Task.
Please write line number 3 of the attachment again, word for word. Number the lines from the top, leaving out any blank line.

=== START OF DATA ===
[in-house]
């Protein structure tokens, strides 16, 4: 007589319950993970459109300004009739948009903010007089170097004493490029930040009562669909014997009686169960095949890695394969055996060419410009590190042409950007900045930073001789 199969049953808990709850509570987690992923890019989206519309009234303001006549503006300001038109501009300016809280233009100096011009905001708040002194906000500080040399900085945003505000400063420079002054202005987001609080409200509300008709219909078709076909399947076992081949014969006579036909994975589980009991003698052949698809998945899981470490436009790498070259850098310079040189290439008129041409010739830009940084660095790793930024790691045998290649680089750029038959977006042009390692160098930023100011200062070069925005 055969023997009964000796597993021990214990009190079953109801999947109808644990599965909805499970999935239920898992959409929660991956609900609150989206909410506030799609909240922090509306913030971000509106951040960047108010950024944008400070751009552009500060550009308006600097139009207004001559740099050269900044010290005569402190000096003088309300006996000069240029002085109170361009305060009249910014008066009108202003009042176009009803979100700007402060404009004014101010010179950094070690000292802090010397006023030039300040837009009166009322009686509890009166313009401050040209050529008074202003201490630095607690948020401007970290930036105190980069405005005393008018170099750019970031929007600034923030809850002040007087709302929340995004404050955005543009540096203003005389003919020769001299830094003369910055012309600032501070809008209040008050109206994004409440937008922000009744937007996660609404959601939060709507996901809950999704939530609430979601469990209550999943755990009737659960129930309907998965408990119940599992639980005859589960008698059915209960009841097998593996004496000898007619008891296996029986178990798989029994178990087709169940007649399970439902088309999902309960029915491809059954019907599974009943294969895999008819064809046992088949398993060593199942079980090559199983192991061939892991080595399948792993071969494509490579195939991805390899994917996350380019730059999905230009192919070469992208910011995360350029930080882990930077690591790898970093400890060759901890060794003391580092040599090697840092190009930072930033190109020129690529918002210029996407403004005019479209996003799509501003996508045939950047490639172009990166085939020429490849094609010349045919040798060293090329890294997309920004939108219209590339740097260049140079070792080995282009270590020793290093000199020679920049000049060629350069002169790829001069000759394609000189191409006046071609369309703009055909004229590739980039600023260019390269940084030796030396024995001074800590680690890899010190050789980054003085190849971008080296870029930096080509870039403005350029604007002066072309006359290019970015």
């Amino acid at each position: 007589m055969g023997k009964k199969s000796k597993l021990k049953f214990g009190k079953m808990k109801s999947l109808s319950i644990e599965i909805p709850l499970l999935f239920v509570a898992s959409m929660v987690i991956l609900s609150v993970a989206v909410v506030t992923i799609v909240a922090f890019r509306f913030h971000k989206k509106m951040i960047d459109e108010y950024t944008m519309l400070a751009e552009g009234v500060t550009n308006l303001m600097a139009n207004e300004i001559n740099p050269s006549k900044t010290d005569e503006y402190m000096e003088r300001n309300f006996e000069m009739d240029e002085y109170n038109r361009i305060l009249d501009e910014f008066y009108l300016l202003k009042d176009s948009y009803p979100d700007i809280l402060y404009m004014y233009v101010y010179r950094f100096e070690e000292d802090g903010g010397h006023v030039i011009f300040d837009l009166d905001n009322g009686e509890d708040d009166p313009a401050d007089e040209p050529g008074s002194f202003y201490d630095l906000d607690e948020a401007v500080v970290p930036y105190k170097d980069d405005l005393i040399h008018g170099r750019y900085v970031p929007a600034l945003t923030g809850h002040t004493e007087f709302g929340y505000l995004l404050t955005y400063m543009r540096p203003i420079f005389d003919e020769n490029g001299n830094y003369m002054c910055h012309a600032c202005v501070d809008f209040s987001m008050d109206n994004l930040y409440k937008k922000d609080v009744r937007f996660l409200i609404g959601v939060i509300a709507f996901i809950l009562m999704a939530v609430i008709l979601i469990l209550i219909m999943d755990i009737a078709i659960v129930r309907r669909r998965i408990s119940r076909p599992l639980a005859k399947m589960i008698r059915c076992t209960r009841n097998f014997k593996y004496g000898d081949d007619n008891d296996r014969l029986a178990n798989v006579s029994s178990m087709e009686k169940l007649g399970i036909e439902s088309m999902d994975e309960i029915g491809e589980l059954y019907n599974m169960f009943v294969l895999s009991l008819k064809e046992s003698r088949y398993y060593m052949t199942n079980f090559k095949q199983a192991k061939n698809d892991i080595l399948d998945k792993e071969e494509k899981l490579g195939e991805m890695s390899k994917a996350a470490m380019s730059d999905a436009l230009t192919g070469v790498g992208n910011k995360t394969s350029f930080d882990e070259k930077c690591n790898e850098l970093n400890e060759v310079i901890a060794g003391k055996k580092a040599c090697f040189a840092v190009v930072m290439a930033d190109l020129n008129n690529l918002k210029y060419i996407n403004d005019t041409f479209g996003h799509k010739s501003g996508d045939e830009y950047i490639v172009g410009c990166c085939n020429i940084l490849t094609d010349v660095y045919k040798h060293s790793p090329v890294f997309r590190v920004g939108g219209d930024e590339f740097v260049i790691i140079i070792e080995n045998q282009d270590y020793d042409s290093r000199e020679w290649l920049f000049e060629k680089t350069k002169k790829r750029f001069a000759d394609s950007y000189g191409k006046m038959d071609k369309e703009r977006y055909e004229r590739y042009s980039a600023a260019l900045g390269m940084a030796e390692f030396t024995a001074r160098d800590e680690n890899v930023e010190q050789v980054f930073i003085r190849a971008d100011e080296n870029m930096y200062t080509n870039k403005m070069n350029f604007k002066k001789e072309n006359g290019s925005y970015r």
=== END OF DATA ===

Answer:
């Amino acid at each position: 007589m055969g023997k009964k199969s000796k597993l021990k049953f214990g009190k079953m808990k109801s999947l109808s319950i644990e599965i909805p709850l499970l999935f239920v509570a898992s959409m929660v987690i991956l609900s609150v993970a989206v909410v506030t992923i799609v909240a922090f890019r509306f913030h971000k989206k509106m951040i960047d459109e108010y950024t944008m519309l400070a751009e552009g009234v500060t550009n308006l303001m600097a139009n207004e300004i001559n740099p050269s006549k900044t010290d005569e503006y402190m000096e003088r300001n309300f006996e000069m009739d240029e002085y109170n038109r361009i305060l009249d501009e910014f008066y009108l300016l202003k009042d176009s948009y009803p979100d700007i809280l402060y404009m004014y233009v101010y010179r950094f100096e070690e000292d802090g903010g010397h006023v030039i011009f300040d837009l009166d905001n009322g009686e509890d708040d009166p313009a401050d007089e040209p050529g008074s002194f202003y201490d630095l906000d607690e948020a401007v500080v970290p930036y105190k170097d980069d405005l005393i040399h008018g170099r750019y900085v970031p929007a600034l945003t923030g809850h002040t004493e007087f709302g929340y505000l995004l404050t955005y400063m543009r540096p203003i420079f005389d003919e020769n490029g001299n830094y003369m002054c910055h012309a600032c202005v501070d809008f209040s987001m008050d109206n994004l930040y409440k937008k922000d609080v009744r937007f996660l409200i609404g959601v939060i509300a709507f996901i809950l009562m999704a939530v609430i008709l979601i469990l209550i219909m999943d755990i009737a078709i659960v129930r309907r669909r998965i408990s119940r076909p599992l639980a005859k399947m589960i008698r059915c076992t209960r009841n097998f014997k593996y004496g000898d081949d007619n008891d296996r014969l029986a178990n798989v006579s029994s178990m087709e009686k169940l007649g399970i036909e439902s088309m999902d994975e309960i029915g491809e589980l059954y019907n599974m169960f009943v294969l895999s009991l008819k064809e046992s003698r088949y398993y060593m052949t199942n079980f090559k095949q199983a192991k061939n698809d892991i080595l399948d998945k792993e071969e494509k899981l490579g195939e991805m890695s390899k994917a996350a470490m380019s730059d999905a436009l230009t192919g070469v790498g992208n910011k995360t394969s350029f930080d882990e070259k930077c690591n790898e850098l970093n400890e060759v310079i901890a060794g003391k055996k580092a040599c090697f040189a840092v190009v930072m290439a930033d190109l020129n008129n690529l918002k210029y060419i996407n403004d005019t041409f479209g996003h799509k010739s501003g996508d045939e830009y950047i490639v172009g410009c990166c085939n020429i940084l490849t094609d010349v660095y045919k040798h060293s790793p090329v890294f997309r590190v920004g939108g219209d930024e590339f740097v260049i790691i140079i070792e080995n045998q282009d270590y020793d042409s290093r000199e020679w290649l920049f000049e060629k680089t350069k002169k790829r750029f001069a000759d394609s950007y000189g191409k006046m038959d071609k369309e703009r977006y055909e004229r590739y042009s980039a600023a260019l900045g390269m940084a030796e390692f030396t024995a001074r160098d800590e680690n890899v930023e010190q050789v980054f930073i003085r190849a971008d100011e080296n870029m930096y200062t080509n870039k403005m070069n350029f604007k002066k001789e072309n006359g290019s925005y970015r």